Love it or hate it, Ahmedabadis can’t ignore the work of architect Kamal Mangaldas and engineer Devendra Shah. As partners in Design Associates, they built hundreds of buildings in the 40-odd years they worked together, which are a hallmark of the city today. They are the ones who introduced the ubiquitous row house (a concept some outsiders have unkindly called an abomination), based on Ahmedabad’s Pol culture. They built the famous Rajpath Club and were pioneers in designing farm houses for the city’s elite, in league with developers like Chintan Parikh. In the public space, they built the Gujarat University Convention Centre and refurbished Law Garden and Parimal Garden. Not many would know this, but Kamal Mangaldas even built Gujarat’s first Water Park on the Ahmedabad-Mehsana highway and later, Ahmedabad’s first Dog Resort.
Given all this, “One is to One: The Works of Kamal Mangaldas and Devendra Shah” is an exhibition that should pique the interest of the city’s denizens. After three weeks at the CEPT University Exhibition Centre, the exhibits have been moved to the CEPT Archives, where they will be on display till 9 October. The exhibits include photographs, an audio-visual conversation between Mangaldas and Shah, who are both 84 years old, and most interesting for architects, a selection of old hand-made architectural drawings. The duo has always been famous for their meticulous drawings, which incorporate notes in Gujarati for the craftsmen executing the plan. “The drawing is the medium of communication between the designer and the artisan builder,” says Kartikeya Shodhan, curator of the exhibition and head of the CEPT Archives. “Kamal Mangaldas is perhaps the only architect in India who recognised the fact that drawings with notes in English made no sense if the workers on site could not read the language.”
Shodhan, 54, is a nephew of Mangaldas and worked with his firm for ten years, till the doyen decided to retire in 2018. Shodhan is the one who built Scooby’s Dog Resort in 2018, for which he visited similar facilities in Chandigarh and Chennai. “The best thing about Design Associates was the willingness to experiment, try new things. Kamalbhai and Devendrabhai had no clue about building water parks but when the Water World project came to them in 1991, they didn’t hesitate to take it up. To understand how water parks work, they went to Cairo, because Egyptian culture is closer to Indian culture than Western culture when it comes to these things,” he says.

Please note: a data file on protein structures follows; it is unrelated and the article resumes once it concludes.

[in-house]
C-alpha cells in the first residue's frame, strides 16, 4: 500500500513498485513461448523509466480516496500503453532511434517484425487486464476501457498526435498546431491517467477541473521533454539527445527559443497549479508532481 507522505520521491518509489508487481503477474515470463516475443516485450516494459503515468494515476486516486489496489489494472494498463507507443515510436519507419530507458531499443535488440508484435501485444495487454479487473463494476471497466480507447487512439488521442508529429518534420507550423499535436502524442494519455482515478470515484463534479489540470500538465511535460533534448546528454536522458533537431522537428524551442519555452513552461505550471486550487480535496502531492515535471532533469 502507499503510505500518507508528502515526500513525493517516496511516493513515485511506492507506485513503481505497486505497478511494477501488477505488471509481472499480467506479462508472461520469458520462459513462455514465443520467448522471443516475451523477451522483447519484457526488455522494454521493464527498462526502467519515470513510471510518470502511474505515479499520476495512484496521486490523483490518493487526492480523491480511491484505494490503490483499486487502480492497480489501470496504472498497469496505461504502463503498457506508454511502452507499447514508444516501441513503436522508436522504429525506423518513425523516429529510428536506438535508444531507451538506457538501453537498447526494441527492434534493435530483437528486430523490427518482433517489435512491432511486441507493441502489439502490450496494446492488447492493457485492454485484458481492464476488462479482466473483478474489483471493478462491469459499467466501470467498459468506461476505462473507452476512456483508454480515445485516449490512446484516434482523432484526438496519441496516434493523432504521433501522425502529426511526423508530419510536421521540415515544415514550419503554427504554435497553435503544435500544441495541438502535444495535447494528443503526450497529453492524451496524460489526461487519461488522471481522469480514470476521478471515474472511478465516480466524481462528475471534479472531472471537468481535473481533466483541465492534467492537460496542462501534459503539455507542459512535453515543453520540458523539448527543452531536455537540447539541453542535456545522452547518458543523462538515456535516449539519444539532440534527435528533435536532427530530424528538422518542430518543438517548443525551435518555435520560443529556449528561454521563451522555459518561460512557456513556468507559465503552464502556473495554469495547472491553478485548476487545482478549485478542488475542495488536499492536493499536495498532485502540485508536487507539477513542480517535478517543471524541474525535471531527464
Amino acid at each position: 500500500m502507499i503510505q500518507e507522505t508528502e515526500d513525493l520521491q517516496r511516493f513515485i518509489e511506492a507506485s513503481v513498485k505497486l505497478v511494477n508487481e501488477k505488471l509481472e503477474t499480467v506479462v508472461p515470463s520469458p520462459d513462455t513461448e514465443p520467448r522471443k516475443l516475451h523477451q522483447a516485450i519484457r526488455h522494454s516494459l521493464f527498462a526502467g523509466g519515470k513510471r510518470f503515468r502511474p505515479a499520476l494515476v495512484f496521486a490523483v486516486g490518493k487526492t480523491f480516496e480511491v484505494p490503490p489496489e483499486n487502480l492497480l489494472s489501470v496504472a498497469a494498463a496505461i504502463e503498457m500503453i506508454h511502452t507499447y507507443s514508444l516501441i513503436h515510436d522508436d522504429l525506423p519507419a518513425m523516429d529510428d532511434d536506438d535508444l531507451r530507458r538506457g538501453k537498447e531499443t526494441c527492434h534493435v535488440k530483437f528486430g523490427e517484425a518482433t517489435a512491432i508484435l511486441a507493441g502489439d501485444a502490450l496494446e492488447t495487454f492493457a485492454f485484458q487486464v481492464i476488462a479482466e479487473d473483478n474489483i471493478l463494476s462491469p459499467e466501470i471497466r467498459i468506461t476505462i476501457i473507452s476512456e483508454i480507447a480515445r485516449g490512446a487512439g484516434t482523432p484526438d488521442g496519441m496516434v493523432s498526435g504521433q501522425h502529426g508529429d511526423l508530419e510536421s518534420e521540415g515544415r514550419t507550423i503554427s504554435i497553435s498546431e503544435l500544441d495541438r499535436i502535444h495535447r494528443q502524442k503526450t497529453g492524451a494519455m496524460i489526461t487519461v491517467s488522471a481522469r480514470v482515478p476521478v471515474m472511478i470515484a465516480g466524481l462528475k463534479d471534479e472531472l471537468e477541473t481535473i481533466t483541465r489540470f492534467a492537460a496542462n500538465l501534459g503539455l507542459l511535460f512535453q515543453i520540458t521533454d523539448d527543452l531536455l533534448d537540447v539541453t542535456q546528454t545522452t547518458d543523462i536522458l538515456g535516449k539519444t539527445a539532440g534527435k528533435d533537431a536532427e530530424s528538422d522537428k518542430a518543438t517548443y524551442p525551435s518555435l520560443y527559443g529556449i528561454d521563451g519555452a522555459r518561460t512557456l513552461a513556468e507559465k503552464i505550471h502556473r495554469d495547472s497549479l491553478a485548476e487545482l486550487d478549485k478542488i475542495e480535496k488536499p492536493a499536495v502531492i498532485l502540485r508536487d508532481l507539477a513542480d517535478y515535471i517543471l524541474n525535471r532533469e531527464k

Design Associates was set up in 1964, and its initial clients were Ahmedabad’s high net worth individuals. The firm’s first institutional project was the Electronic Corporation of India facilities in Hyderabad (old-timers might remember EC TV, India’s first television, for which there was a one-year waiting list). Vikram Sarabhai, who was Mangaldas’ uncle and chairman of the Atomic Energy Commission at that time, recommended his nephew to Prime Minister Indira Gandhi. “They won the project because they put in the lowest bid,” says Shodhan. “Right from the beginning, their approach to design was utilitarian. They made buildings which were simple and economical and could be constructed quickly and would require very little maintenance. It had to do with the ethos of those times.”
Mangaldas and Shah did build a few more factories, for Technova and Indopharma in Mumbai and Bharat Dynamics in Hyderabad, but the bulk of their work is in housing, mostly in the western suburbs of Ahmedabad. These include Amaltas Bungalows, Ankur Orchards, Sanjay Park, Ashwamegh Bungalows, Jai Shefali Row Houses and Abhilekh Apartments, which was one of the first apartment buildings designed for 100% basement parking. In 1997, Mangaldas also refurbished Sheth Mangaldas Town Hall on Ashram Road, which is named after his grandfather, a leading industrialist of his times.